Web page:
Workman Memorial African Methodist Episcopal Zion Church pastor Rev. Kevin Johnson during a celebration of the life of Martin Luther King Jr. on Saturday, Jan. 16. Photo by Christopher Rabago.
Workman Memorial African Methodist Episcopal Zion Church pastor Rev. Kevin Johnson during a celebration of the life of Martin Luther King Jr. on Saturday, Jan. 16. Photo by Christopher Rabago.
Advertisement

TORRINGTON — For the past 11 years, every January the Workman Memorial African Methodist Episcopal Zion Church has held a celebration of the life and teachings of Martin Luther King Jr.
Despite the pandemic, his life was once again celebrated at the church on Saturday, Jan. 16.
King, a Baptist minister and activist, was a leader in the civil rights movement until he was killed in an assassination in 1968.
He was only 39 years old when he died, yet his teachings and the memories of his accomplishments are still relevant today, 53 years after his death.
Back in 1983, President Ronald Reagan signed a bill to create a federal holiday to honor King, which was observed for the first time in 1986.
It was officially observed in all 50 states starting in 2000 and is held each year on the third Monday of January, right near the date of King’s birthday on January 15.
Due to the pandemic, precautions were taken at the church during the Jan. 16 event, with only 15 people allowed into the building.
All attendees were socially distanced and wore masks at the event.
This year’s event started with the playing of Sam Cooke’s “A Change is Gonna Come,” as performed by Seal.
The song was written by Cooke in 1964, but as church pastor Rev. Kevin Johnson said, the song is still relevant and appropriate for today’s world.
“A change is going to come, but we need to keep chipping away,” Rev. Johnson said. “We need to continue to push the dream forward, just as Martin Luther King Jr. did.”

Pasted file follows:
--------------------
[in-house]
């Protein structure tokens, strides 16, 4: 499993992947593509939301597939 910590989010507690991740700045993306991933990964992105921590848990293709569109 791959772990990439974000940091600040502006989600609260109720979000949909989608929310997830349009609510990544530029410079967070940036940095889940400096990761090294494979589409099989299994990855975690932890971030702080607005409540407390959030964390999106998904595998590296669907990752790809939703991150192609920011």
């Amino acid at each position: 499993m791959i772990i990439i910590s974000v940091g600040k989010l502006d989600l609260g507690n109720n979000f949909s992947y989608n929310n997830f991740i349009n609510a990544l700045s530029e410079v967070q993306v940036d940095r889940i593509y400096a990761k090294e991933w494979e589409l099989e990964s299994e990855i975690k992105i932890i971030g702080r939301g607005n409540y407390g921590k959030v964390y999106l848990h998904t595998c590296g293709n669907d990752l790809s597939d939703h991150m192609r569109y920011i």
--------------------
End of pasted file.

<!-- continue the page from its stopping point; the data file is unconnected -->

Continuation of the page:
“Dr. King once said our lives begin to end the day when we become or we became silent about things that matter,” speaker Rev. Michael Jenkins, Pastor of United Methodist Churches in Ansonia and Watertown, said to the attendees. “One of my sisters from the United Methodist Church shared with me a few words about her journey with Dr. King. She said that we can change things if we have love. Dr. Martin Luther King Jr. loved folks right where they are. Love takes a lot of effort and work, but that is the way God wants us to go, and that was the life that was led by Martin Luther King. God, love, and nonviolence, Dr. Martin Luther King knew about the importance of that.”
Rev. Jenkins said that King took the time to deal with the major concerns and issues that people were going through, including caring for the less fortunate.
“The issues that King dealt with are still issues that are going on today,” Rev. Jenkins said. “You are not being part of the solution when you are not speaking up on the contemporary issues we have been dealing with. Dr. King stood up for things, just like Jesus did here on earth. Marginalized people were the people that Jesus hung out with, just like Dr. King, and so should you and I.”
Rev. Jenkins said that King stood up for marginalized people and did what he could to make the world a better place.
“It all goes back to the word love,” Rev. Jenkins said. “Love takes time and it is a slow process. We still need love in this country. Some people don’t understand the words that Martin Luther King Jr. preached. We need to understand that he always preached nonviolence.”
In the same spirit of standing up for social issues and helping others, the Brotherhood of Diversity announced that they are organizing a March Against Poverty on May 8.
Karen Thomas, Executive Director of Friendly Hands Food Bank, spoke about food insecurity and the nonprofit organization.
“Food is a basic human right,” Thomas said. “No one should feel inferior if they don’t have enough food.”
The event ended with the song “Reach Out and Touch Somebody’s Hand,” by Diana Ross.
“Let’s all chip away at all of those things that we can do to make the world a better place,” Rev. Johnson said right before he played the song. “Knowing that right now we can’t touch, but we can still spread some love.”
For more details about the March Against Poverty when it becomes available, go to the Brotherhood of Diversity’s Facebook page at https://www.facebook.com/Brotherhood-of-diversity-1621671881454547

Photos by Christopher Rabago

Torrington Brotherhood of Diversity President Wilbert Boles.
Attendees at the Jan. 16 event. Due to the pandemic, only 15 people were allowed in the church and social distancing was implemented.
Brotherhood of Diversity member Thomas Gallagher.
Speaker Rev. Michael Jenkins, Pastor of United Methodist Churches in Ansonia and Watertown.
Advertisement